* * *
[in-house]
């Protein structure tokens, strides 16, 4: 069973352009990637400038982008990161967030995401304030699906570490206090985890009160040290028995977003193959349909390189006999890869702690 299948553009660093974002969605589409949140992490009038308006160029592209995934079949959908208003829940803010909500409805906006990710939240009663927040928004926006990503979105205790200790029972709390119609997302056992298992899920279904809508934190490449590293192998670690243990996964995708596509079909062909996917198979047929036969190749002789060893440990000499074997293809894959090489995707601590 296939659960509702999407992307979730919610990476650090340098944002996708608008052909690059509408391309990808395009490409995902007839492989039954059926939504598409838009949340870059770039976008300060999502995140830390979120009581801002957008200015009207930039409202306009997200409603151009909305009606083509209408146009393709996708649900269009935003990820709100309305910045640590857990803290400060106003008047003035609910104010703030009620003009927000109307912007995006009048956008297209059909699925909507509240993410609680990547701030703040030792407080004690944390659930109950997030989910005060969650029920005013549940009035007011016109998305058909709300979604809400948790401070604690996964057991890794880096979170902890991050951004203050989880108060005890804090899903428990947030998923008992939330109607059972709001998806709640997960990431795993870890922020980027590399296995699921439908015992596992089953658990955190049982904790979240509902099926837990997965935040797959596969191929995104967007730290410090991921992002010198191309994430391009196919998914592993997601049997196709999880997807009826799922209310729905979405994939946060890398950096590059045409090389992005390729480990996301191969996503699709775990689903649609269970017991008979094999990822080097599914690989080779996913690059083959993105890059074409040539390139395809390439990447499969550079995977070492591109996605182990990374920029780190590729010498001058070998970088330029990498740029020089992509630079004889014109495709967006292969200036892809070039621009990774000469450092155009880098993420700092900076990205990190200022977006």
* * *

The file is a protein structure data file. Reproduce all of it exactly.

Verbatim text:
[in-house]
């Protein structure tokens, strides 16, 4: 069973352009990637400038982008990161967030995401304030699906570490206090985890009160040290028995977003193959349909390189006999890869702690 299948553009660093974002969605589409949140992490009038308006160029592209995934079949959908208003829940803010909500409805906006990710939240009663927040928004926006990503979105205790200790029972709390119609997302056992298992899920279904809508934190490449590293192998670690243990996964995708596509079909062909996917198979047929036969190749002789060893440990000499074997293809894959090489995707601590 296939659960509702999407992307979730919610990476650090340098944002996708608008052909690059509408391309990808395009490409995902007839492989039954059926939504598409838009949340870059770039976008300060999502995140830390979120009581801002957008200015009207930039409202306009997200409603151009909305009606083509209408146009393709996708649900269009935003990820709100309305910045640590857990803290400060106003008047003035609910104010703030009620003009927000109307912007995006009048956008297209059909699925909507509240993410609680990547701030703040030792407080004690944390659930109950997030989910005060969650029920005013549940009035007011016109998305058909709300979604809400948790401070604690996964057991890794880096979170902890991050951004203050989880108060005890804090899903428990947030998923008992939330109607059972709001998806709640997960990431795993870890922020980027590399296995699921439908015992596992089953658990955190049982904790979240509902099926837990997965935040797959596969191929995104967007730290410090991921992002010198191309994430391009196919998914592993997601049997196709999880997807009826799922209310729905979405994939946060890398950096590059045409090389992005390729480990996301191969996503699709775990689903649609269970017991008979094999990822080097599914690989080779996913690059083959993105890059074409040539390139395809390439990447499969550079995977070492591109996605182990990374920029780190590729010498001058070998970088330029990498740029020089992509630079004889014109495709967006292969200036892809070039621009990774000469450092155009880098993420700092900076990205990190200022977006």